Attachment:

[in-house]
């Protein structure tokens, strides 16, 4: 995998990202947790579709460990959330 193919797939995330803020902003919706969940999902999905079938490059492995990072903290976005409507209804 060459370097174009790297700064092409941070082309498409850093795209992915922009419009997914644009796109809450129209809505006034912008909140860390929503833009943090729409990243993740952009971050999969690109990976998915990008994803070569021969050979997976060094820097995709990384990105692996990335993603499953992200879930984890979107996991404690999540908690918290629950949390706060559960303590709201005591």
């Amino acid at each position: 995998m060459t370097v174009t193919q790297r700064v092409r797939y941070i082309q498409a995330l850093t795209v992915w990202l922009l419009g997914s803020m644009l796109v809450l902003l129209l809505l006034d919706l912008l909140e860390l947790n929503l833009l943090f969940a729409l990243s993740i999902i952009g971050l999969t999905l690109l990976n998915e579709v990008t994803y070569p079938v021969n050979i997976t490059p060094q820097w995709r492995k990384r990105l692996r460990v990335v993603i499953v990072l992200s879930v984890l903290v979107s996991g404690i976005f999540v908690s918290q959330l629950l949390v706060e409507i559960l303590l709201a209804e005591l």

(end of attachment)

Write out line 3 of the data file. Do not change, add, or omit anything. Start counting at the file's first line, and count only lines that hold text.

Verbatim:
């Amino acid at each position: 995998m060459t370097v174009t193919q790297r700064v092409r797939y941070i082309q498409a995330l850093t795209v992915w990202l922009l419009g997914s803020m644009l796109v809450l902003l129209l809505l006034d919706l912008l909140e860390l947790n929503l833009l943090f969940a729409l990243s993740i999902i952009g971050l999969t999905l690109l990976n998915e579709v990008t994803y070569p079938v021969n050979i997976t490059p060094q820097w995709r492995k990384r990105l692996r460990v990335v993603i499953v990072l992200s879930v984890l903290v979107s996991g404690i976005f999540v908690s918290q959330l629950l949390v706060e409507i559960l303590l709201a209804e005591l």